Staring intently into each others eyes, our Joy-Cons are ready. With a firm grip on the top shoulder button we have one thing on our mind. Our ears perk up for the signal. Here it comes…. FIRE! POW-OW!
What seems like a very simple one-button game reveals itself to have some impressive technology under the surface. With a live tracker showing exactly what your angle was before and after the shot, where you shot, and the timing nailed down to the thousandth of a second, 1-2-Switch means business and that 0.001 just cost you your life.
This game launched with the Switch over two years ago now, and I’ve only just given it a proper play. All the PR shots made it look quite sterile to me but when you actually play the game it’s something else. The live action videos introducing each game have their own wacky charm as the actors force out extreme facial expressions and fight back sarcasm in their words. The struggle to keep a straight face is even used as a gameplay element.
If you think Dark Souls is hard, a game of Zen brings a true test of composure. You have to hold the Joy-Con completely still while looking directly at the other person. This isn’t too hard at first, especially if you both like each other. 10 seconds of pleasant silence pass and everything is under control. Things get a bit tricky when the announcer gets involved. He compliments your hair in a flamboyant voice and suddenly there’s an unexpected element to deal with. He keeps saying ridiculous things as you try to ignore it and appreciate it at the same time. Suddenly your hand is shaking and you want to look down at it to correct yourself but that just makes you move even more. Your body desperately wants to express itself but you also want to win. You peek at the TV to see if there’s actually a person saying these things. Your eyes dart back up to your partner as their eyes also return from somewhere. You try to focus on them but they are holding back something too and it just gets funnier. You can both tell failure is imminent. BZZZT game over!
Much like Quick Draw, Zen shows a chart after the game showing a curvy line that details how much movement came from each player. The line starts to zigzag more at the end when everything falls apart in comical fashion.
I’m not going to talk about all 28 games but there’s a dozen more impressive ones like answering the phone, unwrapping treasure, cracking a safe, and a very impressive eating contest that uses the IR camera to track your mouth movement. Nom nom nom nom nom. I’ve never seen another game even use this feature of the Joy-Con. There are a few stinkers like the guitar hero clone and Gorilla which don’t feel as natural, but at least they are all different and the visual presentation is still worth a laugh. Perhaps the most impressive game of the lot was Ball Count. This uses HD rumble inside the Joy-Con to imitate marbles inside it. Before the real game starts you can actually see a box on the screen with marbles rolling inside it, and it’s surreal how accurate the feeling is. You don’t just roll them in one direction, but they can go up and down too. If you close your eyes you can imagine not just where they are, but how many and how they roll. In a way this makes it even more difficult to guess the correct amount, because they don’t just fall straight, they can all drop to the bottom of the box in a row if you aren’t careful.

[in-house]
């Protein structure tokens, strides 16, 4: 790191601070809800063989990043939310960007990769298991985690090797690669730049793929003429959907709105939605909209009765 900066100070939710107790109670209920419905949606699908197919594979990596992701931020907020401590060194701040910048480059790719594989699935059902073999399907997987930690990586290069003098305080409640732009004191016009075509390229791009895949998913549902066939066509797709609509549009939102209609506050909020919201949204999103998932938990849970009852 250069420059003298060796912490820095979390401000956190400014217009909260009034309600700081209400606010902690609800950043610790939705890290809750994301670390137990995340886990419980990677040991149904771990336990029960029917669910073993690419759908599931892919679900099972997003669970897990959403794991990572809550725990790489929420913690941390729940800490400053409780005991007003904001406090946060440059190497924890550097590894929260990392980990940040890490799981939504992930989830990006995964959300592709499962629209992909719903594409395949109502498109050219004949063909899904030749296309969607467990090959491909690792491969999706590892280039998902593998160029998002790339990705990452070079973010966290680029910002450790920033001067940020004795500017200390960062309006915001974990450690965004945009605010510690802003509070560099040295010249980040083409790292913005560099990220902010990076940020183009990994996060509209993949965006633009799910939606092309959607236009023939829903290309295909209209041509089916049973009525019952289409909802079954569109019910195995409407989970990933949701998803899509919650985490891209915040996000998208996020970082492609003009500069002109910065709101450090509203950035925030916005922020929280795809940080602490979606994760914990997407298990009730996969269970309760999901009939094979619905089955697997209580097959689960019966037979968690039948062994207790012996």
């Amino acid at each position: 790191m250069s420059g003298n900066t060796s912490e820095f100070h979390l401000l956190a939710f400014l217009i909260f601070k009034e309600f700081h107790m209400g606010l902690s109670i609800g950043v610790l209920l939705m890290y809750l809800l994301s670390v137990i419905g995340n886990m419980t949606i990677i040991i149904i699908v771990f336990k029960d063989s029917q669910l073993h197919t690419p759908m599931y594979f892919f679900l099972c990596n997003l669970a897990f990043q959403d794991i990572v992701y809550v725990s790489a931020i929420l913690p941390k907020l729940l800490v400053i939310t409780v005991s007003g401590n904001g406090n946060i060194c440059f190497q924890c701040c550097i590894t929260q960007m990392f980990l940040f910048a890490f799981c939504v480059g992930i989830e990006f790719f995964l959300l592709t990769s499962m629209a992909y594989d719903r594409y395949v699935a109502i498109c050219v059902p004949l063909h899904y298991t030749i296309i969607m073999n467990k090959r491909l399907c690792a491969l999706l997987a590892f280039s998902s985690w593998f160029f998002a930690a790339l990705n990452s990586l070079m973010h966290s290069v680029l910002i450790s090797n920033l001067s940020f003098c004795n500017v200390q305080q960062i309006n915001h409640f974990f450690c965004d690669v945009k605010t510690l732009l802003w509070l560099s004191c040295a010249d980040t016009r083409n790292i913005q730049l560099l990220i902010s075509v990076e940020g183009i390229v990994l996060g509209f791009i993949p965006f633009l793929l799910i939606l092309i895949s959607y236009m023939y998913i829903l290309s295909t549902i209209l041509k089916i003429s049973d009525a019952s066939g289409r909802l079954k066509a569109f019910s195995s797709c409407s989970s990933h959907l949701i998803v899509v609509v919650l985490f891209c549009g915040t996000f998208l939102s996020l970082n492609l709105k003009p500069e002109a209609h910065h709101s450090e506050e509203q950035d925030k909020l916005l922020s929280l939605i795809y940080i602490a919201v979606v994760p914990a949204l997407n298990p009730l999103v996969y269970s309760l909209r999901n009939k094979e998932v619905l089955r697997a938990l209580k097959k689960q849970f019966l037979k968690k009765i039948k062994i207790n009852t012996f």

I think 1-2-Switch is worth a play because there’s nothing else quite like it. No other Switch game to this day has innovated with the Joy-Con this much and playing it now makes it feel like it was ahead of its time. Many of these concepts could be expanded on very easily like safe cracking or ball count, but they haven’t been. These are things that could go in adventure games but we’re still getting straight ports and games that don’t even have motion controls for basic uses like aiming. I played with one friend but it might be even more fun in a big group. The lasting appeal of the games themselves isn’t strong, we pretty much moved through one after the other then had our fill. It’s the lasting appeal of the ideas and different style of play that will stick with me for a while though. Next time I crack a safe, twist objects around or answer a phone I’ll think about how cool it was in 1-2-Switch.
What felt like a gimmick at launch is still the most impressive use of the Joy-Cons two years later. The game has an extremely low metacritic of 58, but has sold 3 million copies on its own with no bundles or price drops. It’s a game that shouldn’t be judged on its content but on the experience you have. I found it very refreshing, and the thought that we are still barely scratching the surface of controller technology is quite exciting.
Now if you will excuse me I have some cows to milk.